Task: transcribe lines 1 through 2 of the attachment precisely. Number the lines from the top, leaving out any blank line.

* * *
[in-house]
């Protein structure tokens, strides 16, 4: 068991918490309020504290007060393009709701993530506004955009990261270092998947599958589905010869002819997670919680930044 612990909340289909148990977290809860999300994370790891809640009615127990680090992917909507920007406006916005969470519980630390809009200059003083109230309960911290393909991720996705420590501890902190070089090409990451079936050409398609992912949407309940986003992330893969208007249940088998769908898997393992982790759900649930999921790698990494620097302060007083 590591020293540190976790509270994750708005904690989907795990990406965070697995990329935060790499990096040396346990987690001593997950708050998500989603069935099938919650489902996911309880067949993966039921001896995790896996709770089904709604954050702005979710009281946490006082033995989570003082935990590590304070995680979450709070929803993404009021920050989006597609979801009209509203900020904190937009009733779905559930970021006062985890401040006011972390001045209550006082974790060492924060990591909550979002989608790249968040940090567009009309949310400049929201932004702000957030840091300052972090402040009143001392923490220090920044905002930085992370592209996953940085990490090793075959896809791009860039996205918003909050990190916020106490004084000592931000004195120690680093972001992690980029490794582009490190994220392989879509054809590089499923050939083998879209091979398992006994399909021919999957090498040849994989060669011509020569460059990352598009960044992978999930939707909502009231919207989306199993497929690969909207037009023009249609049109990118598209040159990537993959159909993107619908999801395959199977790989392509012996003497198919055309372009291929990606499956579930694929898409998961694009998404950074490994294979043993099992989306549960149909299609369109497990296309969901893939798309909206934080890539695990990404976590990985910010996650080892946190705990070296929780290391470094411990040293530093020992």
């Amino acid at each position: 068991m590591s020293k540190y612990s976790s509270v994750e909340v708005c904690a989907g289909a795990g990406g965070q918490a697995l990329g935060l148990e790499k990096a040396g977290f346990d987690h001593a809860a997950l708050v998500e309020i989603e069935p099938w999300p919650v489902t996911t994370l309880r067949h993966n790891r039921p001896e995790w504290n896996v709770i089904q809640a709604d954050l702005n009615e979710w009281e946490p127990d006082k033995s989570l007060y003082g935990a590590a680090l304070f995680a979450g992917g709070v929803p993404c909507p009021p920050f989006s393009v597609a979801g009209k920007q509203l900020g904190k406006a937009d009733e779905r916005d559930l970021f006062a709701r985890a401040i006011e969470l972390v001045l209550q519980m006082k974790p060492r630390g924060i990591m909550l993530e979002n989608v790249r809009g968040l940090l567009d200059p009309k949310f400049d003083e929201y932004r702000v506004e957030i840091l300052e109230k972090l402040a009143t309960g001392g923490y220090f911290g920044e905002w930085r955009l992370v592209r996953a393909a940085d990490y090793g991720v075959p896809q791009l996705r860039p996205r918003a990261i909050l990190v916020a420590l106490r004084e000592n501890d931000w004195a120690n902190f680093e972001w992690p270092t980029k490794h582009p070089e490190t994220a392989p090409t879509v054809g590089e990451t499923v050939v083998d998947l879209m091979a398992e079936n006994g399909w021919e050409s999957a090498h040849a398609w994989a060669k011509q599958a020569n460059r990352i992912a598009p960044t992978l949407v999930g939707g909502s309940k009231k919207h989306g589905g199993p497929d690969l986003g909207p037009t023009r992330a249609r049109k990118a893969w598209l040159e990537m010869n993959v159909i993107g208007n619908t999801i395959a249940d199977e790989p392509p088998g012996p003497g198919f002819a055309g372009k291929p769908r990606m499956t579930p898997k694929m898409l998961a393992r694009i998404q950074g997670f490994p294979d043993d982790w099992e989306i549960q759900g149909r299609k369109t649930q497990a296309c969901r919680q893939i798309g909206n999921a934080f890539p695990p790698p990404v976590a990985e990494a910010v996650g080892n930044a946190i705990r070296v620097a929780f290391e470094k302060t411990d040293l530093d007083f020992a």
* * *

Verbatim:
[in-house]
């Protein structure tokens, strides 16, 4: 068991918490309020504290007060393009709701993530506004955009990261270092998947599958589905010869002819997670919680930044 612990909340289909148990977290809860999300994370790891809640009615127990680090992917909507920007406006916005969470519980630390809009200059003083109230309960911290393909991720996705420590501890902190070089090409990451079936050409398609992912949407309940986003992330893969208007249940088998769908898997393992982790759900649930999921790698990494620097302060007083 590591020293540190976790509270994750708005904690989907795990990406965070697995990329935060790499990096040396346990987690001593997950708050998500989603069935099938919650489902996911309880067949993966039921001896995790896996709770089904709604954050702005979710009281946490006082033995989570003082935990590590304070995680979450709070929803993404009021920050989006597609979801009209509203900020904190937009009733779905559930970021006062985890401040006011972390001045209550006082974790060492924060990591909550979002989608790249968040940090567009009309949310400049929201932004702000957030840091300052972090402040009143001392923490220090920044905002930085992370592209996953940085990490090793075959896809791009860039996205918003909050990190916020106490004084000592931000004195120690680093972001992690980029490794582009490190994220392989879509054809590089499923050939083998879209091979398992006994399909021919999957090498040849994989060669011509020569460059990352598009960044992978999930939707909502009231919207989306199993497929690969909207037009023009249609049109990118598209040159990537993959159909993107619908999801395959199977790989392509012996003497198919055309372009291929990606499956579930694929898409998961694009998404950074490994294979043993099992989306549960149909299609369109497990296309969901893939798309909206934080890539695990990404976590990985910010996650080892946190705990070296929780290391470094411990040293530093020992």